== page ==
Post-classical history

Guy of Vaux-de-Cernay (d. 1225)

A Cistercian monk who preached in support of the Fourth Crusade (1202-1204) and the Albigensian Crusade (1209-1229).

While he was serving as abbot of the Cistercian monastery of Vaux-de-Cernay (1181-1212) near Paris, Guy’s association with the king of France and the school of Peter the Chanter drew him into preaching the Fourth Crusade with Fulk of Neuilly. By 1200, Guy and the abbot of St. Victor (Paris) were commissioned to help organize the new crusade and collect the clerical income tax imposed for it. Guy also successfully recruited many noblemen with ties to his monastery and acted as their spiritual director, leading Simon and Guy of Montfort and many others to proceed directly to the Holy Land, rather than accept the expedition’s diversion to Zara (mod. Zadar, Croatia) and Constantinople (mod. Istanbul, Turkey).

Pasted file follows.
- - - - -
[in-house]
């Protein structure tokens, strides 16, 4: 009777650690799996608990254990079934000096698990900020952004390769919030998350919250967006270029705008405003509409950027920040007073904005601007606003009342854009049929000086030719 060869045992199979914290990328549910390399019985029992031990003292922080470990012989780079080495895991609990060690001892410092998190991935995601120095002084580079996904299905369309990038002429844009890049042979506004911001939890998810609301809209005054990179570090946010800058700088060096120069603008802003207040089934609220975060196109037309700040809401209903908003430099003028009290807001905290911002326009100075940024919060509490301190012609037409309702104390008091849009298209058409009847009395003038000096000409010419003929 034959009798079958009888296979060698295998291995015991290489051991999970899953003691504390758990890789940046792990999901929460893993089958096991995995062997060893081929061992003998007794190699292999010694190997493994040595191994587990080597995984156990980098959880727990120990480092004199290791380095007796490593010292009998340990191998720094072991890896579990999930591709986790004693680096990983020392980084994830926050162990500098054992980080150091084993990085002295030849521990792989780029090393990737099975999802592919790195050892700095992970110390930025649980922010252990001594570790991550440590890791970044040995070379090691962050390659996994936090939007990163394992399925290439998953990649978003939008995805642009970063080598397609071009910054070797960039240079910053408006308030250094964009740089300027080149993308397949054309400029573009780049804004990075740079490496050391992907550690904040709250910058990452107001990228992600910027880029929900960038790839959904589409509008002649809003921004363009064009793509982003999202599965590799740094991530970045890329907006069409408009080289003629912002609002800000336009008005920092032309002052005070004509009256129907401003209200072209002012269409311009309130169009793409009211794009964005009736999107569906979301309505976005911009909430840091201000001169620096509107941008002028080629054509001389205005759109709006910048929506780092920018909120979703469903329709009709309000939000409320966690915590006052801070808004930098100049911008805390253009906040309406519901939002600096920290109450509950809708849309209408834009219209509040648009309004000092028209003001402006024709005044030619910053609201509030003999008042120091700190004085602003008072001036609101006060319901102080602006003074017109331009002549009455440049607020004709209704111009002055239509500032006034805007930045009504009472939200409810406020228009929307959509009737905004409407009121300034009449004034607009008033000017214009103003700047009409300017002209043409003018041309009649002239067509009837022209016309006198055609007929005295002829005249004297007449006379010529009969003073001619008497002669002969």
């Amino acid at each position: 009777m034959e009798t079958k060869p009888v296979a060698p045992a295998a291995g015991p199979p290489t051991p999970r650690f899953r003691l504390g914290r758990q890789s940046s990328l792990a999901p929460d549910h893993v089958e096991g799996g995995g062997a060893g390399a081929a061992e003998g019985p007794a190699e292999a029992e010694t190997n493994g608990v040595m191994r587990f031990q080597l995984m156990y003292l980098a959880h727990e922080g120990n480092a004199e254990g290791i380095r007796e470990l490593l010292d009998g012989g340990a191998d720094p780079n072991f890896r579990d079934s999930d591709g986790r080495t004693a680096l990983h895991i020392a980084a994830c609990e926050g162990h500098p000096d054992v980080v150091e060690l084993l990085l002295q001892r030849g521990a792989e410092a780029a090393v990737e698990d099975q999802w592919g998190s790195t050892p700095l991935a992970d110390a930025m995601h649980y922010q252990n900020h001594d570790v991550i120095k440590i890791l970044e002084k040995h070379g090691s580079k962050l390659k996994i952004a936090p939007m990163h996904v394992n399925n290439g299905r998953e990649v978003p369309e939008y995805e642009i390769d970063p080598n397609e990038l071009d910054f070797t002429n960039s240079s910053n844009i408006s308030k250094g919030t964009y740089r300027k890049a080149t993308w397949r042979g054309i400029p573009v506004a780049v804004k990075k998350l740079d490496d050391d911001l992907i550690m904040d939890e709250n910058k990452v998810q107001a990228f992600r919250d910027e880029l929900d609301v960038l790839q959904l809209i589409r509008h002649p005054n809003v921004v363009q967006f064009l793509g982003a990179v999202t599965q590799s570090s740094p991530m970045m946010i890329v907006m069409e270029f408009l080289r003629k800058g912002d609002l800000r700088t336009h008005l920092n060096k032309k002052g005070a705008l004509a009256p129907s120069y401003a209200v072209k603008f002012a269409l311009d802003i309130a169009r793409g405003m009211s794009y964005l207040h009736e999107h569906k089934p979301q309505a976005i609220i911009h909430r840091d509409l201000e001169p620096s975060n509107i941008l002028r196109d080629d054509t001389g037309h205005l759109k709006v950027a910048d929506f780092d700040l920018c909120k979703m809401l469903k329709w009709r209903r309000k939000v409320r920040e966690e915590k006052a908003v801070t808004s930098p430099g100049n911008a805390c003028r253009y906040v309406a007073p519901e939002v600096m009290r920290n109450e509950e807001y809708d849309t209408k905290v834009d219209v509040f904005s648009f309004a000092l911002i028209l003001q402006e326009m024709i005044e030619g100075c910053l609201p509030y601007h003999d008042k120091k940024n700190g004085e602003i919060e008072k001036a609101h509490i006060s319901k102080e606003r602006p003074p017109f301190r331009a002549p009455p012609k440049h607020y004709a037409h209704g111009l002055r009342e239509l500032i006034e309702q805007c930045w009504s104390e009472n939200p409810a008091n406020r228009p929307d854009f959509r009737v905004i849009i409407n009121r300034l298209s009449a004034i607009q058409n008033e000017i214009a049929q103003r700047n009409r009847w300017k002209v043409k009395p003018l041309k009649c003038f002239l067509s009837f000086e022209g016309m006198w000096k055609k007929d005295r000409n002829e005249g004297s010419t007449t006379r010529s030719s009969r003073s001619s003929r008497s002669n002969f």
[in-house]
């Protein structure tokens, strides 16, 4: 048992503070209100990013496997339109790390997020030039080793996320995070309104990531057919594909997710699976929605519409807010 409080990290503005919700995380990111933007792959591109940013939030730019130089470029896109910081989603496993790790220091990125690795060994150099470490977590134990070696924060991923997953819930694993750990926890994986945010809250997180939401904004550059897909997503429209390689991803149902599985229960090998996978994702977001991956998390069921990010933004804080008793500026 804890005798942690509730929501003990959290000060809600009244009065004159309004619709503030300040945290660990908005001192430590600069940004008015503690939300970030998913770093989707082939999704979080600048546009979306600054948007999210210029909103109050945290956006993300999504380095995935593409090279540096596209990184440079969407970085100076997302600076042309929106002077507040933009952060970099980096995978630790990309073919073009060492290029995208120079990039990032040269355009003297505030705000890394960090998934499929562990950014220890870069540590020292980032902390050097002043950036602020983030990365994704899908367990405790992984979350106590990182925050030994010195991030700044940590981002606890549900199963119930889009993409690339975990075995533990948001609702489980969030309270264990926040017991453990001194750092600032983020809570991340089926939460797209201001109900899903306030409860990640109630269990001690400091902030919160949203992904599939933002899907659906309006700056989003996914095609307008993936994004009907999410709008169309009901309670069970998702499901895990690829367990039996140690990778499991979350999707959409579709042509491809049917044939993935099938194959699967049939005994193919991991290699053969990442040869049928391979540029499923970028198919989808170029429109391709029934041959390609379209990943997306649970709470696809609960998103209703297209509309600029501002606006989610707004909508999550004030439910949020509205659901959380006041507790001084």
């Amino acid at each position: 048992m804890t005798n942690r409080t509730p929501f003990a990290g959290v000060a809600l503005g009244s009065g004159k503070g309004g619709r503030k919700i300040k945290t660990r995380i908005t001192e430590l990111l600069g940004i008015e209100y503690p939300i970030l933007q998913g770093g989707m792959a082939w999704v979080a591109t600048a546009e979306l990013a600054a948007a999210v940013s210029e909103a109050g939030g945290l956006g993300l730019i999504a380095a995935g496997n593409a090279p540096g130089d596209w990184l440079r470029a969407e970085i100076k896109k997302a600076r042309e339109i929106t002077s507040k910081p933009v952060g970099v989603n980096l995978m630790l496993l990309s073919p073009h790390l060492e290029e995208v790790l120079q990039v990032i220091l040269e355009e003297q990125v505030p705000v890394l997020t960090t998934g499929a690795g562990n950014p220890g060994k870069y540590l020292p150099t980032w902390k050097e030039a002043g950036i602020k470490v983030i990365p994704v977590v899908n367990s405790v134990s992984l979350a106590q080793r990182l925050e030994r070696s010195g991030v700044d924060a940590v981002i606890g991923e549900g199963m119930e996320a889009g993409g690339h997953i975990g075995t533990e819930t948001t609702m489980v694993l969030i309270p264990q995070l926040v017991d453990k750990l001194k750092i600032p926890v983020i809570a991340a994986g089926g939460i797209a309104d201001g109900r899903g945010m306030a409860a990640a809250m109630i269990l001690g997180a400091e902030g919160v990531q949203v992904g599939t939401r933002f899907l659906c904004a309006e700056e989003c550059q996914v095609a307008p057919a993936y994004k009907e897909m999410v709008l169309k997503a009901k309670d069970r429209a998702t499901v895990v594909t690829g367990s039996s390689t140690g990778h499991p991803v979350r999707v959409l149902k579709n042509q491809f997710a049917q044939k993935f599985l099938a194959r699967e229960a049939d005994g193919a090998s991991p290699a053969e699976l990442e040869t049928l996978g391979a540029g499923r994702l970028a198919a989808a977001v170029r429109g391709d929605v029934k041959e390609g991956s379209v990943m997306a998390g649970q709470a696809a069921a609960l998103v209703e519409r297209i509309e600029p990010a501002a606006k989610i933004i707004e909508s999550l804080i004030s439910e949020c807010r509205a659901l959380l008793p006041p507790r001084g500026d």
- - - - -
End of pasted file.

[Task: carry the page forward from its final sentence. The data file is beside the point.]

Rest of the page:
Abbot Guy was one of twelve Cistercian abbots who preached against heresy in southern France with Diego of Osma, Dominic Guzman, and the legate Arnold Amalric from the spring of 1207 onward. By 1208 he had joined masters trained in Paris in recruiting individuals for an antiheretical crusade in Languedoc, including Simon of Montfort and many who had previously participated in the Fourth Crusade. Guy and other preachers continued to combat heresy through preaching while acting as spiritual directors for the crusading army. Appointed bishop of Carcassonne (1212-1223), Guy sought to combine these activities with the spiritual and temporal renovation of his diocese, attendance at reforming councils, sponsorship of Dominic’s new religious house at Prouille (which adopted Cistercian customs), and crusade-recruiting missions that took him and Bishop Fulk of Toulouse to northern France. From 1212 onward, he was accompanied by his nephew, Peter of Vaux-de-Cernay, whose Historia Albigensis provides valuable evidence of his uncle’s career.

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